Wednesday, February 15, 2012

The Effects of Trauma on Clients and Counselors

Examples and Descriptions

September 11, 2001

The most recent of crises engraved into American history, the terrorist attack on the World Trade Center took the lives of over 3,000 people and caused widespread terror that affected millions. Americans have indelible memories of that day, causing considerable stress for many. Direct and indirect exposure continues to cause sickness, depression, and post-traumatic stress syndrome (PTSD) as well as other mental health issues.

2011 Tohoku Earthquake and Tsunami

The March 11, 2011 earthquake and tsunami caused the death of over 19,000 people, ravaged large areas of the Japanese countryside, and continues to cause depression and post-traumatic stress syndrome in the Japanese population. The tsunami caused devastation in other locations, such as this author's state of Hawaii, which sustained millions of dollars of damage and spread fear and anxiety across the Hawaiian Islands.

Major Mental Health Effects of Disasters, Crises, and/or Trauma-Causing Events
Disasters, crises, and traumatic events cause depression, PTSD, generalized anxiety, nonspecific distress, fear, and an acute sense of one's own vulnerability (Satcher, Friel, & Bell, 2007). These same authors found 30% to 40% of disaster victims experienced PTSD in the year following a disaster. At least 10% to 20% of rescue workers and 5% to 15% of indirectly exposed individuals were affected as well. In Japan, a country with one of the highest suicide rates in the world, these rates are up over 30% since the tsunami (McCurry, 2011). General anxiety and depression continues among the Japanese people and children's depression and suicide is higher than normal (Shibahara, 2011). Satcher, Friel, and Bell (2007) found children highly susceptible to PTSD after similar disasters.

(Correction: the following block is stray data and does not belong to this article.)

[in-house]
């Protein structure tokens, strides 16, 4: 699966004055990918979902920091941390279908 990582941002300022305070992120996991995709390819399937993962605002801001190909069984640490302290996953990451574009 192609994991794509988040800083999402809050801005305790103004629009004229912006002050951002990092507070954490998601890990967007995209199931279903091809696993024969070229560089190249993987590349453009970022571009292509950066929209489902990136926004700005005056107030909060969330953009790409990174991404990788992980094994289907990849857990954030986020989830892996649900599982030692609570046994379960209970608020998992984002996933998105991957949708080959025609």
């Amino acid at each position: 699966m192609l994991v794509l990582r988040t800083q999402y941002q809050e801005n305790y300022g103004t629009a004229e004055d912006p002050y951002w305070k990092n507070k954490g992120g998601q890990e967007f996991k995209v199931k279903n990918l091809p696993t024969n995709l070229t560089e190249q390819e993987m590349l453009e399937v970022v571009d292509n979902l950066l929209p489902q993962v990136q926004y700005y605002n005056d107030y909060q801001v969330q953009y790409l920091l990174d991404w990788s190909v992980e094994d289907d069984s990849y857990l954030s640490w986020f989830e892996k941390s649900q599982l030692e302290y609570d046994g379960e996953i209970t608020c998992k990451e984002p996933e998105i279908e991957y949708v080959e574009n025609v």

The World Trade Center attack plunged America into national crisis and war and altered the perception of personal vulnerability. Direct exposure caused more cases of acute stress, but first responders and caregivers experienced vicarious and/or secondary traumatic stress (Baird & Kracen, 2006; Harrison & Westwood, 2009). Sickness and disease continue to ravage responders and workers from the site. Furthermore, the disaster and the ensuing war's far-reaching effects caused depression, anxiety, and PTSD in military personnel, victims of the attacks, and in the general population (Satcher, Friel, & Bell, 2007). In both examples, the media created an exposure of global magnitude and widened the rippling effect of traumatization.

Counselor's Role in Responding to People

Trained counselors can ameliorate the psychological effects of trauma and disaster, provide crisis intervention, and monitor long-term damage in individuals and in communities (Dingman & Ginter, 1995). As an increasing number of natural and man-made disasters strike world-wide populations and media coverage exposes others indirectly, the effects of trauma spare few. Counseling must also be provided to rescue and other relief workers.

After the Japanese tsunami and the World Trade Center attacks, counselors taught coping skills to people affected with stress and anxiety. They helped normalize emotions under the circumstances, assisted in creating safe situations, and watched for warning signs of trauma-related stress (Baldwin, 2012; Dingman & Ginter, 1995). By offering strategies such as coping skills to the victims of trauma, counselors can decrease the effects of traumatization and help to restore the victim to mental health. Counselors may also be involved in designing proactive preparations as and general planning for disaster relief.